Some algorithms extend the Apriori algorithm and use only a single minimum support threshold to find the rare itemsets. The most significant effort in this regard was made in [135]. The algorithm called ARIMA is capable of finding the complete set of rare items but spends a lot of time looking for the rare and frequent itemsets. ARIMA is further extended by Hoque et al. [56] in their algorithm FRIMA that generates both the frequent and rare itemsets. The algorithm maintains the rare, frequent and zero itemsets in three different candidate lists and later on merges the lists containing frequent and rare itemsets into a single list removing the zero itemsets. The algorithm managed to generate the complete set of rare items in lesser execution time than ARIMA but consumed a higher amount of memory due to the retainment of zero itemsets along with the frequent and rare itemsets. Adda et al. [2] employed a strategy different from the previous approaches. Their algorithm AfRIM, performs the level-wise search in top-down fashion unlike the traditional bottom-up search approach. The algorithm initially generates the largest candidate itemset combining all rare items and then proceeds to generate the smaller candidate itemsets. Similar to FRIMA, it also suffers from the drawback of generating zero support itemsets. Pillay and Vyas [120] identified the need for high-utility rare itemsets and proceed to generate the same in their algorithm HURI. To measure the significance of rare itemsets, HURI consider the utility values of the itemsets along with their frequencies. The itemsets satisfying the predefined minimum utility value are considered to be rare, discarding other itemsets. Despite generating the user interested rare itemsets, the algorithm proves to be tedious due to the pre-assignment of utility values to each individual item. Instead of generating the complete set of rare itemsets, Haglin and Manning [45] developed the MINIT algorithm to generate only a subset of the rare itemsets called minimal infrequent itemsets. The algorithm assigns individual ranks to the items based on their support values and further considers only the higher rank items for itemset generation. The algorithm spends lesser execution time due to the generation of only minimal infrequent itemsets but still misses out some significant rare itemsets. Rarity algorithm proposed by Troiano et al. [144] considers the longest transaction in the database for rare itemset generation and performs a level-wise top-down search like AfRIM. The algorithm maintains a Candidate list for retaining the rare itemsets and a Veto list for retaining the frequent itemsets. The rare itemsets generated are finally stored in another list. Despite generating the complete set of rare items, the algorithm undergoes memory overhead.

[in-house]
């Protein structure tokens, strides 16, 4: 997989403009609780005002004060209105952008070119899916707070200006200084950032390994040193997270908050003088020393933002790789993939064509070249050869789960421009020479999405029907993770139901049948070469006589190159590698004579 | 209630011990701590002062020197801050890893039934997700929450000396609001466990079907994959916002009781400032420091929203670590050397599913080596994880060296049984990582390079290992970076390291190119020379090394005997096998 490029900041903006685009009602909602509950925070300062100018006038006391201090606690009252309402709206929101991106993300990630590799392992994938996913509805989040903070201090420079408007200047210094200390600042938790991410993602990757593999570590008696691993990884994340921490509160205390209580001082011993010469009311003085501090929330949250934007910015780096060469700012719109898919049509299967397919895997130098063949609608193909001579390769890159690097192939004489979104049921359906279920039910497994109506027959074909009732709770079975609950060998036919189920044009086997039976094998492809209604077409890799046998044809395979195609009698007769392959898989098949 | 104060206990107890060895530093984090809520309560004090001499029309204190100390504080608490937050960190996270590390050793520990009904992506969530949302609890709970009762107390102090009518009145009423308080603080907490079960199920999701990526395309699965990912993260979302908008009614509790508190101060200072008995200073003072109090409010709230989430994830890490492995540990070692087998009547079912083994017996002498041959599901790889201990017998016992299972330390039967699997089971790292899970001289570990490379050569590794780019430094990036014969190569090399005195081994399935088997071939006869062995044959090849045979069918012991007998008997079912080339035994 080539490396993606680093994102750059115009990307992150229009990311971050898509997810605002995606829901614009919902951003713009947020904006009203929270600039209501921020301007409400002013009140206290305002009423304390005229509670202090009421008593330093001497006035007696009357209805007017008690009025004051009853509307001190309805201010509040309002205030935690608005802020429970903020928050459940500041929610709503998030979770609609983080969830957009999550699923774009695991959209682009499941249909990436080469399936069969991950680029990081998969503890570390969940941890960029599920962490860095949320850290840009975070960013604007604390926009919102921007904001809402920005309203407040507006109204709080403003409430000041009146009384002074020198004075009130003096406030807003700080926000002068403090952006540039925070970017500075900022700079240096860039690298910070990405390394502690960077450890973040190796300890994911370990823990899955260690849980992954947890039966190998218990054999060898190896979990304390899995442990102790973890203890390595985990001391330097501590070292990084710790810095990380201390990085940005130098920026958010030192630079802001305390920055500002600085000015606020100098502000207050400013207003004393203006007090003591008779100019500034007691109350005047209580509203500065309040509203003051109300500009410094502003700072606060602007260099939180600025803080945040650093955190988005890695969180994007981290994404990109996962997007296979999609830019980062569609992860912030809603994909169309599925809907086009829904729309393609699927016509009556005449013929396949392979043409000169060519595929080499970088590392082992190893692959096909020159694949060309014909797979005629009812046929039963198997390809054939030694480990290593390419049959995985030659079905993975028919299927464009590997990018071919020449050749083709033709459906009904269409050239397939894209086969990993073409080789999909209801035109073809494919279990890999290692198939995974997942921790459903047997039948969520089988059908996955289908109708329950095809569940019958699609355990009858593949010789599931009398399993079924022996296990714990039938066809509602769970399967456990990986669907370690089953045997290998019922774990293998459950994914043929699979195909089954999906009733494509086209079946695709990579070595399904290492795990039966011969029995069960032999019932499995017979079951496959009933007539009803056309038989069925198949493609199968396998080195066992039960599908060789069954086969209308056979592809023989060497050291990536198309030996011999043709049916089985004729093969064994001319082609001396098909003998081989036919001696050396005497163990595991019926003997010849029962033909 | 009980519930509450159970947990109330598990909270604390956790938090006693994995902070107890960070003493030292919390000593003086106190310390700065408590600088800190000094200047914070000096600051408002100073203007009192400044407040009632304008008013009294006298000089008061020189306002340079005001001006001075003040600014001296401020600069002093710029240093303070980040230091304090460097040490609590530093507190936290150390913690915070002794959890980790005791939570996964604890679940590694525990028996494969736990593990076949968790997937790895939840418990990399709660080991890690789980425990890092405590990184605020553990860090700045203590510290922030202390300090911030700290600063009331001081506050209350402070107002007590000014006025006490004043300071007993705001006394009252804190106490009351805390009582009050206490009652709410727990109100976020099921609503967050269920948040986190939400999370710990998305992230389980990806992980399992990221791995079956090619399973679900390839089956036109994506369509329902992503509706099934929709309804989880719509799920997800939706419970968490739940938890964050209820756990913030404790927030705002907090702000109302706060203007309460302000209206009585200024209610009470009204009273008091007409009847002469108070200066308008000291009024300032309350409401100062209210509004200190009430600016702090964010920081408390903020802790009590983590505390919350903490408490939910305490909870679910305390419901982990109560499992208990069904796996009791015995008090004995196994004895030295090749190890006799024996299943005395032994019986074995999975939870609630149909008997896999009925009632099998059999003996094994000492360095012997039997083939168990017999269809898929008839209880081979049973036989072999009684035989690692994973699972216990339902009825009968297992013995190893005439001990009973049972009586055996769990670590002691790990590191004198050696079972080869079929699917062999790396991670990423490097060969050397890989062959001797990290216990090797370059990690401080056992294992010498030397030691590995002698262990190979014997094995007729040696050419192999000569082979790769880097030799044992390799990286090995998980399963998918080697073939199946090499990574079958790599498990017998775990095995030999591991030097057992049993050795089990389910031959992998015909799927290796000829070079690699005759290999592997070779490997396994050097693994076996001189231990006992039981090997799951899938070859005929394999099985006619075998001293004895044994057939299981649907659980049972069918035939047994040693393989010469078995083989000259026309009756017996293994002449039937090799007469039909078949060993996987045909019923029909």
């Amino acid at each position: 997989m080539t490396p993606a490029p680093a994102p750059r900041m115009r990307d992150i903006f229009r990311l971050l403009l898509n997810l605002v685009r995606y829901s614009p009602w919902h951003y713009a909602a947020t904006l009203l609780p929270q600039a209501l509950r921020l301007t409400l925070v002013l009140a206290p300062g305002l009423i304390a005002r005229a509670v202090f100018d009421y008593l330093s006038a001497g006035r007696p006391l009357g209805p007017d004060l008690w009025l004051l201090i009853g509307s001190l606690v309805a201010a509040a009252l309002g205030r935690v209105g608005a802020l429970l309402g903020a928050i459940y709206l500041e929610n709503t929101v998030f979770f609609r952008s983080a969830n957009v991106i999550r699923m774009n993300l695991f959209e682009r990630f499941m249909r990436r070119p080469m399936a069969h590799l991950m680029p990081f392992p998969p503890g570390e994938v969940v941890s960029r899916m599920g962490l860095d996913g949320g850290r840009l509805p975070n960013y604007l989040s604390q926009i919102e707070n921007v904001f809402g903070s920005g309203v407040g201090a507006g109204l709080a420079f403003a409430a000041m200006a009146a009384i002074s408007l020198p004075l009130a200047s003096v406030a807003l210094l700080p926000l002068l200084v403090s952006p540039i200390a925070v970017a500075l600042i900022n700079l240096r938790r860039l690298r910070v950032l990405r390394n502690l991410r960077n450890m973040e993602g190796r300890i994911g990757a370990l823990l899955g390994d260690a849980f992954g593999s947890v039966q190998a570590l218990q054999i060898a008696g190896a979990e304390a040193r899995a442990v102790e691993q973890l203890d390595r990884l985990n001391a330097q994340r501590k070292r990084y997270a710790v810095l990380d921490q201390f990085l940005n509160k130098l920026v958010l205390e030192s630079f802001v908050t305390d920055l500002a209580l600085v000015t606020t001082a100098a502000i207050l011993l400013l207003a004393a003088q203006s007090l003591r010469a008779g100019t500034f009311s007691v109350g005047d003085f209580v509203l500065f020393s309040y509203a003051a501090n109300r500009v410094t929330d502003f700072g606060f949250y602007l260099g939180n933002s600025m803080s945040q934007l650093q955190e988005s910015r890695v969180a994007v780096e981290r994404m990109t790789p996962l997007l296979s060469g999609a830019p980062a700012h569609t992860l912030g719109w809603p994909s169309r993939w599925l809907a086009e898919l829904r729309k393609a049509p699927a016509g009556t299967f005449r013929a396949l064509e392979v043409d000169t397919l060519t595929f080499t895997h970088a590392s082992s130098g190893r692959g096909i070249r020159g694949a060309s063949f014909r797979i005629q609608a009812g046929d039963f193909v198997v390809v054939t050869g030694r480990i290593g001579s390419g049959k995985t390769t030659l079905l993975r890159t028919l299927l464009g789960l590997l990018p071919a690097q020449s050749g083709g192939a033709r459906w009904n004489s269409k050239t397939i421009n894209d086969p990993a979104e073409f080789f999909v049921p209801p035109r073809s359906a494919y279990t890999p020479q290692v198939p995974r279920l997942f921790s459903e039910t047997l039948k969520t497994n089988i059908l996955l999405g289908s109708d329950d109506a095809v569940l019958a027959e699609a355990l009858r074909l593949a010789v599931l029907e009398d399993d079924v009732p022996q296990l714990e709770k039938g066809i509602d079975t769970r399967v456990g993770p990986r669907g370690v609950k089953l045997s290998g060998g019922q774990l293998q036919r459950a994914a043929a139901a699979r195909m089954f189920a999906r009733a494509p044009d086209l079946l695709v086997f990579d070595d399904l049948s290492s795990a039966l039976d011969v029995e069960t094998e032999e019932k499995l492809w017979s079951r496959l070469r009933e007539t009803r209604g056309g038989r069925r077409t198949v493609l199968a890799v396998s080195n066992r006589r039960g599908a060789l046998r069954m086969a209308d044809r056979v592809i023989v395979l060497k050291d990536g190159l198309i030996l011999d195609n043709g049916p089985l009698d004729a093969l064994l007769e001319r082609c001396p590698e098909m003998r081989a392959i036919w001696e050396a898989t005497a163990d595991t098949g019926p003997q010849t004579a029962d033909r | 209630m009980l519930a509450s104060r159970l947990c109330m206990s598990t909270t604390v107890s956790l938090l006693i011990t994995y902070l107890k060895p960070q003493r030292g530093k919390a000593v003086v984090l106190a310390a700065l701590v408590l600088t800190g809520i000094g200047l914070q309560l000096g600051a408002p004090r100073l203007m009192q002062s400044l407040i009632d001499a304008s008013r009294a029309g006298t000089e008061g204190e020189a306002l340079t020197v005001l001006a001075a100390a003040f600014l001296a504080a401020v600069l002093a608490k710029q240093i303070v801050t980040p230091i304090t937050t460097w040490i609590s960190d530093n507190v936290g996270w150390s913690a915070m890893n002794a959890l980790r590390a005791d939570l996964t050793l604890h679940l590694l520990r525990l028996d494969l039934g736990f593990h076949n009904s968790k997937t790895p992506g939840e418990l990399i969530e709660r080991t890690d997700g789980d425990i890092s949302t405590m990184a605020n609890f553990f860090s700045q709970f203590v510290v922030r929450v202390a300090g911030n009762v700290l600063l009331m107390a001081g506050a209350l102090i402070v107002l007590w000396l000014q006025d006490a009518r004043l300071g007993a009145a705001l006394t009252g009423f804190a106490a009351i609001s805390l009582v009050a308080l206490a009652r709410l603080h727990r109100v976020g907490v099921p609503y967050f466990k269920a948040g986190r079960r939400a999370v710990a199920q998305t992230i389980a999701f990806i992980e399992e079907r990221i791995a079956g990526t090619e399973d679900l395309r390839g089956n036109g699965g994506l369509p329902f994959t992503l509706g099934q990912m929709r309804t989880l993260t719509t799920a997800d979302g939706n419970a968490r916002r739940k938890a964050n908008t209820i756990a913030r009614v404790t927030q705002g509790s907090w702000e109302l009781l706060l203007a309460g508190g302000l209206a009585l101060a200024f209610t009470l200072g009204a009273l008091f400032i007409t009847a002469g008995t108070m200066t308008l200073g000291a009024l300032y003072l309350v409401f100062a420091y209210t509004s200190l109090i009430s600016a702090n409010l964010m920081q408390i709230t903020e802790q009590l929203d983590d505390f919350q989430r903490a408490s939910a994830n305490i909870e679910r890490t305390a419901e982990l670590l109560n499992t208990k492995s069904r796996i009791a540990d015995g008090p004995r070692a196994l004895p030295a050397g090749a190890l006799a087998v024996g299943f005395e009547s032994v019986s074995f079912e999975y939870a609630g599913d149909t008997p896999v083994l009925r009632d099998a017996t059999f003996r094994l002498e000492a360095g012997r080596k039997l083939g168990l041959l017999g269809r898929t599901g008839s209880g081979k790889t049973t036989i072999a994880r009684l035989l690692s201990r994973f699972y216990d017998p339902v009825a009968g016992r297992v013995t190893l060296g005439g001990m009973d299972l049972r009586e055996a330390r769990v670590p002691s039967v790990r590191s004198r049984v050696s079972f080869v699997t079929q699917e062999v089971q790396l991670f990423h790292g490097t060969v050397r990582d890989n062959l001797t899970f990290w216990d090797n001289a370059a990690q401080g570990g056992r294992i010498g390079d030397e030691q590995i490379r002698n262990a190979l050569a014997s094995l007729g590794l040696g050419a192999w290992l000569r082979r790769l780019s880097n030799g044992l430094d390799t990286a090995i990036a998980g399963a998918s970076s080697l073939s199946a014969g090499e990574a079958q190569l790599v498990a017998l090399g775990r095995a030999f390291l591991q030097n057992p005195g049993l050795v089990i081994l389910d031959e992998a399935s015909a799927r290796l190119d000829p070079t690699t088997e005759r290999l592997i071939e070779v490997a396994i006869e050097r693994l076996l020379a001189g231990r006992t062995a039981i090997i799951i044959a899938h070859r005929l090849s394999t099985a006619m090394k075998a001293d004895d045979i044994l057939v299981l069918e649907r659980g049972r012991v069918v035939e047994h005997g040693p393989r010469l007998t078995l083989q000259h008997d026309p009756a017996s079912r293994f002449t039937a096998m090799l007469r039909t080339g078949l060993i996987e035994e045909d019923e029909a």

Table 1

Datasets used

Datasets

Number of transactions

Number of items

Average transaction Size

Type

Mushroom

8124

119

23

Dense

Connect-4

67,557

129

43

Dense

Gazelle

59,602

267

10

Sparse

Retail

88,162

16,470

10

Sparse

In addition to the usage of a single minimum support threshold or multiple minimum support thresholds, some rare pattern mining techniques employ dynamic thresholds or more than one threshold. RSAA algorithm proposed by Yun et al. [166] employed two thresholds, one for generating the rare itemsets and another for generating the frequent itemsets. The advantage of this algorithm is that it is independent of the parameter \(\beta \) employed by MS-Apriori but fails to outperform in terms of execution time. Tao et al. [142] in their algorithm WARM employed weighted support instead of minimum support threshold. Based on the significance of items, a weight is assigned to each item and only those items are considered further that satisfy the predefined weight threshold. However, assigning proper weights to each item adds to complexity of the algorithm. Wang et al. [153] in their algorithm Adaptive Apriori, pushed some support constraints on the itemsets. The lowest minimum support is considered, in case two or more constraints are applied on the itemsets. Maintaining the ordering of items even at run time becomes a tedious affair for the algorithm. DCS Apriori developed by Selvi and Tamilarasi [129] uses two support thresholds: Dynamic and Collective. Using the Dynamic support count, significant rare items are retained and the items that do not satisfy the Collective support are removed. Although the algorithm is independent of the user-defined threshold, it fails to produce the complete set of rare items. Sadhasivam and Tamilarasi [127] proposed Automated Apriori Rare that automatically assigns the support thresholds to items to derive the frequent as well as rare itemsets. The algorithm employs the strategy of MS-Apriori to extract the rare itemsets and Apriori to derive the frequent itemsets. The algorithm has the advantage of operating in parallel but misses out some significant rare itemsets.

Extensions of FP-growth

Apriori-based techniques prove to be inefficient while mining the rare itemsets since there will be a rapid escalation in the number of candidate itemsets as the rare items are also retained during the itemset generation phase. To overcome the shortcomings of Apriori strategy, some rare pattern mining techniques have adopted the concept used by FP-Growth.